To think that the left-leaning Toronto Star may soon subsume the right-leaning National & Financial Posts. Quite the end to the newspaper war that’ll be, even if it won’t represent the actual end of fierce competition in North America’s most competitive print market.
What’s more fascinating is the players behind the various deal teams. According to reporting by the Globe and Mail, the final round bidders line up this way: Torstar & Fairfax, Birch Hill Equity Partners, and Westface Capital & Golden Tree Asset Management. Westface has the most at stake economically, as they are reportedly already long unsecured Canwest debt.
For Fairfax, the deal actually gives them a chance to make good on their original Torstar investment thesis (see prior post “And then the bottom fell out on Torstar shares part 2” July 14-08). They’re still underwater about 50% from their original share purchase, and nothing could do more to propel their stake higher than a hundred million of synergy dollars between Torstar’s 5 daily broadsheets, 100+ community newspapers, and the Canwest 11 daily papers and 35 community titles.
For Torstar and BirchHill, this is a bit of “old home week”, as many of the players involved have seen this movie before: Torstar’s 1998/99 hostile bid for Sun Media.
As an Associate at BMO Nesbitt Burns, I was the fifth man on the five man M&A deal team advising Torstar at the time. What fun it was. Around the table was David Galloway, then CEO of Torstar, John Honderich, then Publisher of the Toronto Star and a member of the Torstar Voting Trust, and Dave Samuel, then a Torstar Vice-President of Corporate Development. Torrance Wylie handled the communications, back when it was a novelty in the M&A world.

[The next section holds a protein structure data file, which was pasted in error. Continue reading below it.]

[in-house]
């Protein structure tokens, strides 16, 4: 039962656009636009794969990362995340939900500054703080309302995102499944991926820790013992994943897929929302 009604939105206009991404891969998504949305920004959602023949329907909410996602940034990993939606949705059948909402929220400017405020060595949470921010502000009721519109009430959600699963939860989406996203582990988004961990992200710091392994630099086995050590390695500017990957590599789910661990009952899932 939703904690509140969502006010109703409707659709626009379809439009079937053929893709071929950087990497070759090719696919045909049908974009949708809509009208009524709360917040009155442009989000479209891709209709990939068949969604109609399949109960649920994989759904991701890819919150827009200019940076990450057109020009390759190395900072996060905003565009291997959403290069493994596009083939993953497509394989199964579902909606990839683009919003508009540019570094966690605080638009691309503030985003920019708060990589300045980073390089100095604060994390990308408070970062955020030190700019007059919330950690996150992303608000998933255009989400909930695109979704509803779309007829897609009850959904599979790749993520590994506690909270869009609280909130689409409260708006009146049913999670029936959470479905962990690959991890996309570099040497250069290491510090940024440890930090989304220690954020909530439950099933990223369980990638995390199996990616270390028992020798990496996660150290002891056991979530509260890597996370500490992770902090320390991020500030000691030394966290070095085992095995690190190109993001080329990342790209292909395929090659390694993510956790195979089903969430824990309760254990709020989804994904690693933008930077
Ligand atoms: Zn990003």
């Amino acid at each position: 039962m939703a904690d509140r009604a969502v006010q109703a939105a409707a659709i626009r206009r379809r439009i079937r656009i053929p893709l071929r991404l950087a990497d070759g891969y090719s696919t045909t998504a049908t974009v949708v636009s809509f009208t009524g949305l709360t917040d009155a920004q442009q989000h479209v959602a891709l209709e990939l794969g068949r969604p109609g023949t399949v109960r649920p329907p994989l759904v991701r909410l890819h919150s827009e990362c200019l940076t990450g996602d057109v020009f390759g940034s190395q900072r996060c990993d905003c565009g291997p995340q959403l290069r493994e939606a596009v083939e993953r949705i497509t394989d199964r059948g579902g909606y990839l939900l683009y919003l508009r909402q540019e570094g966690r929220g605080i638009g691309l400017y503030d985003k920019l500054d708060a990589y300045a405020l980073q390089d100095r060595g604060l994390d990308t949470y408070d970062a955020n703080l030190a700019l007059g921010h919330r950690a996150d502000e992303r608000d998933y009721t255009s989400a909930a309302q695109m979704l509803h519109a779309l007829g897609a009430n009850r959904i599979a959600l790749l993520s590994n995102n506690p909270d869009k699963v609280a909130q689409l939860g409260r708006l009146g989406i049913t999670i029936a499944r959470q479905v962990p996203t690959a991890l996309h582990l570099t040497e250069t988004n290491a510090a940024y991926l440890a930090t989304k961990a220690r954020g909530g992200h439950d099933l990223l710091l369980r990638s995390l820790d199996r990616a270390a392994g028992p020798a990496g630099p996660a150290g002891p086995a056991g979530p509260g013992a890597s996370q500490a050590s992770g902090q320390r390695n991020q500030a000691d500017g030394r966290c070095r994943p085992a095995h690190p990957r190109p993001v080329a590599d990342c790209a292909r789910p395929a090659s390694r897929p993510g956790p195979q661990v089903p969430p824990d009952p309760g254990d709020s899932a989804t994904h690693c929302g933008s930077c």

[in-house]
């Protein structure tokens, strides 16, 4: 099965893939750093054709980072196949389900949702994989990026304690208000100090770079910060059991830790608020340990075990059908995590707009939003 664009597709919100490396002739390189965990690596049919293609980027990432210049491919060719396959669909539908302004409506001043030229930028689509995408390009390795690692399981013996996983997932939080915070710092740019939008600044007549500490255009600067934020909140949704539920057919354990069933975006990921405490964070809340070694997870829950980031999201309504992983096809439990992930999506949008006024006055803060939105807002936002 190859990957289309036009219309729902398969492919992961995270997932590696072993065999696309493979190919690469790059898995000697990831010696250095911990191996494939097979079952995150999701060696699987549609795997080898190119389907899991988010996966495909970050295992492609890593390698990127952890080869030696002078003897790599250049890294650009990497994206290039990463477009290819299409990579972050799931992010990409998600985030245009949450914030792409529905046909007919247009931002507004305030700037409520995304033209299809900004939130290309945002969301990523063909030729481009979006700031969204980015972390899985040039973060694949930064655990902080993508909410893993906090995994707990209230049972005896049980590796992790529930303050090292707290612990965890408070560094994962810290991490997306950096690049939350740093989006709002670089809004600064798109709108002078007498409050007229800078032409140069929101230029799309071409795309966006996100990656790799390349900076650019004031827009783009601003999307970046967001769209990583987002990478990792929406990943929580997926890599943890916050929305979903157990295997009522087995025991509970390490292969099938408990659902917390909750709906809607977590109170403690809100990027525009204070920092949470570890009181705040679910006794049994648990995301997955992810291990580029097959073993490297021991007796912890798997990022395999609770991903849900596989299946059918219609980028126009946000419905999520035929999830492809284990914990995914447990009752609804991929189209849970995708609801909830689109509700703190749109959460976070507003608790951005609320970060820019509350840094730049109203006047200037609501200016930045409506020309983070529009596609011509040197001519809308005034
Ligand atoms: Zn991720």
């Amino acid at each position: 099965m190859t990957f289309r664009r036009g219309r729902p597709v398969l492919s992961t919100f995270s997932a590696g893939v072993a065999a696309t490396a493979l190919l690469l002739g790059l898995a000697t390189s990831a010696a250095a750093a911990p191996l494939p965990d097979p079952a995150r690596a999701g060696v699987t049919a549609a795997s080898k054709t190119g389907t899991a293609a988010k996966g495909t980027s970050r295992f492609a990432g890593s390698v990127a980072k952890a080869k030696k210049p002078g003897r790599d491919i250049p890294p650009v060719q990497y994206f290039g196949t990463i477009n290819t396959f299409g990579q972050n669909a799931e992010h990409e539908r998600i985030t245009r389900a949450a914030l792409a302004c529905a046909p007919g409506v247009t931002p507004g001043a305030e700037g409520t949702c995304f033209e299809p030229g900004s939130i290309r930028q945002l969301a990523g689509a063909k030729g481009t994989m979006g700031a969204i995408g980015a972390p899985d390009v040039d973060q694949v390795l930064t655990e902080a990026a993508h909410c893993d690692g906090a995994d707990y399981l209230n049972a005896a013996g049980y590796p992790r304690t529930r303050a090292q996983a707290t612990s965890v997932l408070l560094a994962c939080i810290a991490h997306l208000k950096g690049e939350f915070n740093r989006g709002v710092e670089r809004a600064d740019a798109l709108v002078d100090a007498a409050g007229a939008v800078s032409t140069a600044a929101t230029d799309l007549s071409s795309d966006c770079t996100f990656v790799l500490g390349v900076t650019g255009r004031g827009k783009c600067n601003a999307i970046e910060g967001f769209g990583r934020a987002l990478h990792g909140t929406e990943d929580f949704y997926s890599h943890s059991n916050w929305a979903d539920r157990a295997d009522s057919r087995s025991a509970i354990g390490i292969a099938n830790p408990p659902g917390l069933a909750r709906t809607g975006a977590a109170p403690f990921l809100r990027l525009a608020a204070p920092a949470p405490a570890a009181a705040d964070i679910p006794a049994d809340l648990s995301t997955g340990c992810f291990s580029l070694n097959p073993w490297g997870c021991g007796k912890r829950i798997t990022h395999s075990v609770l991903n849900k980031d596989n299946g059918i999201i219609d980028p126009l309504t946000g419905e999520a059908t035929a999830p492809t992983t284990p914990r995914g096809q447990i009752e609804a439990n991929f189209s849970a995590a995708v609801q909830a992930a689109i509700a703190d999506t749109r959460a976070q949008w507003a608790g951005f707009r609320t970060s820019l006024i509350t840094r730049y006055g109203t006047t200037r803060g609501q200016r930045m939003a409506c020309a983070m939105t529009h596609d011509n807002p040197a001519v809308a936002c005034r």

Nesbitt sent out the “A team” (except for me): Vice-Chairman David Ward, M&A head Dan Mida, and Media group head Sandy Rhind.
Although Torstar didn’t ultimately land the Sun Media tabloid chain prize, they were able to get Quebecor to sell them Sun Media’s four Ontario broadsheet titles: The Hamilton Spectator, The Guelph Mercury, The Cambridge Reporter and The Kitchener / Waterloo Record.
More than a decade has passed, and Torstar may well be happy they don’t have the burden of worrying about the economics of The Toronto Sun’s competitive battle with the free subway newspapers. But when it comes to what Canwest has on offer, the deal appears to make plenty of financial and strategic sense.
Torstar will be transformed to a national player from the current Ontario beachhead.
From a people standpoint, the landscape isn’t all that different 13 years later. That’s the delightful backstory to this auction.
John Honderich is now the Chairman of the Torstar Board, and remains the heart and soul of The Toronto Star all these years later. As a student of the M&A process back in the 1990s, he understood the human dynamic as well as anyone could. And with all of the twists and turns on the Sun Media hostile bid, it was the perfect tutorial on public acquisitions. In the spotlight.